Uffa is an onomatopoeic interjection in Italian that is supposed to resemble the sound of a person sighing, grumbling or huffing and puffing (sbuffare) with annoyance. People use it when they are irritated by something and want to get their frustration off their chest by letting out a breathy verbalisation.
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Some English equivalents include Ugh! Geez! and What a drag!
Although it is very informal, it isn’t vulgar, which is why you will often hear children using it.
Uffa, papà! Mario non mi fa giocare con la palla!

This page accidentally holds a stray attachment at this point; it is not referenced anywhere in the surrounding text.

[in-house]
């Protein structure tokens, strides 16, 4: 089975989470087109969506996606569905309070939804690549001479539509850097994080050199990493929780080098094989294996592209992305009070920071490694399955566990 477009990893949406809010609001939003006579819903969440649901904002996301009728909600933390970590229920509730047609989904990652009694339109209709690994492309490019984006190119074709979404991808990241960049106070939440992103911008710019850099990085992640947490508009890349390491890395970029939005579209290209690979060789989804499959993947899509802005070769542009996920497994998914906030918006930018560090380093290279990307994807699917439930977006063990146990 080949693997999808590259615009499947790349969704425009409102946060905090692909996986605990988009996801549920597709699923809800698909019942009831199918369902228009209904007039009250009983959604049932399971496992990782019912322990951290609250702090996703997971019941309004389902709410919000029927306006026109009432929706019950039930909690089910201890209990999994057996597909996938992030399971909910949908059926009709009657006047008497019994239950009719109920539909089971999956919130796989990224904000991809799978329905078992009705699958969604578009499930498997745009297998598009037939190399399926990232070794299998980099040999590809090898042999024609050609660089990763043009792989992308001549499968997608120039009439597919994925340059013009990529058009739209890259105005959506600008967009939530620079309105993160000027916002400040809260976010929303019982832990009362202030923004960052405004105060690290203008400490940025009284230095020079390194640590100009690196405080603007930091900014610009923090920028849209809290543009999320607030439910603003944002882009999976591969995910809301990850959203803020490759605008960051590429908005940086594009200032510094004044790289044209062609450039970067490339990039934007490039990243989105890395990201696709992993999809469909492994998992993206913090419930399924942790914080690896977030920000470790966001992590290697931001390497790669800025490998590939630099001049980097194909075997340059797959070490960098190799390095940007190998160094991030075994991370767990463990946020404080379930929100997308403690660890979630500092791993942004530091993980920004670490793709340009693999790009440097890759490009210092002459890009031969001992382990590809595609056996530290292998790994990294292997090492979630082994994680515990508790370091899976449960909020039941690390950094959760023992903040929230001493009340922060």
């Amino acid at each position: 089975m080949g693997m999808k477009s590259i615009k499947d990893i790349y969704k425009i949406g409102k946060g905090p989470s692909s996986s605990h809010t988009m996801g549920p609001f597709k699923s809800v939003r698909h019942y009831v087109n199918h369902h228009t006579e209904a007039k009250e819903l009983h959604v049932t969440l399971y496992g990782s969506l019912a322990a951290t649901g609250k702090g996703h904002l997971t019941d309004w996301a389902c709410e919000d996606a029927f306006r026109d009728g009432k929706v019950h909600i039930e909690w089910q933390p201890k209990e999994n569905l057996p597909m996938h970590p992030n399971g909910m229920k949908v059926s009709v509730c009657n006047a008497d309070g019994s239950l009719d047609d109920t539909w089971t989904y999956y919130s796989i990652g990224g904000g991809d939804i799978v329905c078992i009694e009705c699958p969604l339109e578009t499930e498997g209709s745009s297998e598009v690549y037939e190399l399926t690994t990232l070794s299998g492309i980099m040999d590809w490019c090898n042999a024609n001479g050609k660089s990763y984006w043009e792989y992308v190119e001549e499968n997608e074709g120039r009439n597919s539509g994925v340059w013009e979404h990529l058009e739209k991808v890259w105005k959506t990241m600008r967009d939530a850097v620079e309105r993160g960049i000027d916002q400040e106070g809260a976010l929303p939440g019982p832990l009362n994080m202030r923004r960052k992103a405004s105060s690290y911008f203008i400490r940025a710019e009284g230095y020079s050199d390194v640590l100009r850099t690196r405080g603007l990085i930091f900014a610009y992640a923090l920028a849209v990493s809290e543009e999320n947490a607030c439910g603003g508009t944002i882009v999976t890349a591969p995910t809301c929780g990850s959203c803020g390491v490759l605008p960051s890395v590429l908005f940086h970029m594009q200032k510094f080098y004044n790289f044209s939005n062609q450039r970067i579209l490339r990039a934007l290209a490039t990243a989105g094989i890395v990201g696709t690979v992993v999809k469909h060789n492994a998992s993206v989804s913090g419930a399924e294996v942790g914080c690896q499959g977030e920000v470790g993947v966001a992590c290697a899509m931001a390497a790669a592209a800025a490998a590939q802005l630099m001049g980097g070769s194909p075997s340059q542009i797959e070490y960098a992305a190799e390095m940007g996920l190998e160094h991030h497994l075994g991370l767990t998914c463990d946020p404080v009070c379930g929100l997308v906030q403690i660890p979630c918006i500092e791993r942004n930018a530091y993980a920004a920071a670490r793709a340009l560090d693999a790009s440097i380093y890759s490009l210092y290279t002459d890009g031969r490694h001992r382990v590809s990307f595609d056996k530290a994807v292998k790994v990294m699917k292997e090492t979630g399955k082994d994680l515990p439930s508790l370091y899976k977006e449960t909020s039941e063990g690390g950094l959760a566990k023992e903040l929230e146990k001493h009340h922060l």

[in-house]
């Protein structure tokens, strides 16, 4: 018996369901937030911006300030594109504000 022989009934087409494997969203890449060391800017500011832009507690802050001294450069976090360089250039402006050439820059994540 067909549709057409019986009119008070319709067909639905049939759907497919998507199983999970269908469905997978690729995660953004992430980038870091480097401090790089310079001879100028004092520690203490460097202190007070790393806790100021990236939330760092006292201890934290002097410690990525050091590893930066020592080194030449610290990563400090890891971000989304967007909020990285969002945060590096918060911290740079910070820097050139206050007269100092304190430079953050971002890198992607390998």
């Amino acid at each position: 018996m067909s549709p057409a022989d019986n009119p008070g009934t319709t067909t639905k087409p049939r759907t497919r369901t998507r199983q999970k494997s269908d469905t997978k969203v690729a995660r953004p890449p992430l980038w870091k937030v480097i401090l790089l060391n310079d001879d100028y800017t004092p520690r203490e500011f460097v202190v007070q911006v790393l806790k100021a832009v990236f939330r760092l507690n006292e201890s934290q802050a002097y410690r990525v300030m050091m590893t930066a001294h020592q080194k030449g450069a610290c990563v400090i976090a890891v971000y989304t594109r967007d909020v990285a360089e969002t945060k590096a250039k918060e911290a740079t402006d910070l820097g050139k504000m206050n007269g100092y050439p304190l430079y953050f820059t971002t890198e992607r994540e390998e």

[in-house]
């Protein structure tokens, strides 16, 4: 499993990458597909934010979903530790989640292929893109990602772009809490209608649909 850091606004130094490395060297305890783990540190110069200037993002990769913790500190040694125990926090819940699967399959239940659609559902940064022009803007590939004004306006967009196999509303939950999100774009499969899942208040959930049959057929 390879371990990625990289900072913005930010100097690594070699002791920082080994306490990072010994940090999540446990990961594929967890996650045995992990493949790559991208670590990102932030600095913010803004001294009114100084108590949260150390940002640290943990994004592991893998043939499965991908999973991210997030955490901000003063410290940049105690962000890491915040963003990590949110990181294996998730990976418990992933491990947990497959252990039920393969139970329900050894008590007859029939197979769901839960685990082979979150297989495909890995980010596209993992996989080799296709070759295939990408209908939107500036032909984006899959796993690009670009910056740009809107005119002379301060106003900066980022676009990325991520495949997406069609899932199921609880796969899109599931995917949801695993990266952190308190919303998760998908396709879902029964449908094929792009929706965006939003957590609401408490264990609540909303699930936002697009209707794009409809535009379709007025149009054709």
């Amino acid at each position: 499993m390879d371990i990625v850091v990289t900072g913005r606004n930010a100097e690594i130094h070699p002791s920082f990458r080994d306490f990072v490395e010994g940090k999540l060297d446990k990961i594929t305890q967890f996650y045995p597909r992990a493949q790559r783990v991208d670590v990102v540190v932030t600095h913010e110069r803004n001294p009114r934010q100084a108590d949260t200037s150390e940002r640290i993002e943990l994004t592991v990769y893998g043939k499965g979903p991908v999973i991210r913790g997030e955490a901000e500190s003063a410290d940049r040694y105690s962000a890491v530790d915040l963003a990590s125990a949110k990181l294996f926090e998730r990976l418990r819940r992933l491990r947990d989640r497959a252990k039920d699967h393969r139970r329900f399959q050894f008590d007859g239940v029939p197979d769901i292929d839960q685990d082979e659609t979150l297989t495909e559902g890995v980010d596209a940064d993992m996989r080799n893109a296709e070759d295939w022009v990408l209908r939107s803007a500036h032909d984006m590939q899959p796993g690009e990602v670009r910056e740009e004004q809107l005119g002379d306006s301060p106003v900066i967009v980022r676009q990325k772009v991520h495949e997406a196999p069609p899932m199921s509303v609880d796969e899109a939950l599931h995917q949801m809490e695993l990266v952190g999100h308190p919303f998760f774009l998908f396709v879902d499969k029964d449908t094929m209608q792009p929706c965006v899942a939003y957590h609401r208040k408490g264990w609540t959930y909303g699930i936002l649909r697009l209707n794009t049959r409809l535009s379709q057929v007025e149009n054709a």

Ugh, dad! Mario isn’t letting me play with the ball!
Uffa can be considered a more mild version of the expressions Che palle! (lit: What balls!) or Che pizza! (lit: What a pizza!), both of which mean What a pain! in English.
Uffa, ma che caldo! Non ce la faccio più!
Geez, it’s so hot! I can’t take it anymore!
Sometimes you will see uffa abbreviated to just uff, or the less common form uffi.
Heather Broster is a graduate with honours in linguistics from the University of Western Ontario. She is an aspiring polyglot, proficient in English and Italian, as well as Japanese, Welsh, and French to varying degrees of fluency. Originally from Toronto, Heather has resided in various countries, notably Italy for a period of six years. Her primary focus lies in the fields of language acquisition, education, and bilingual instruction.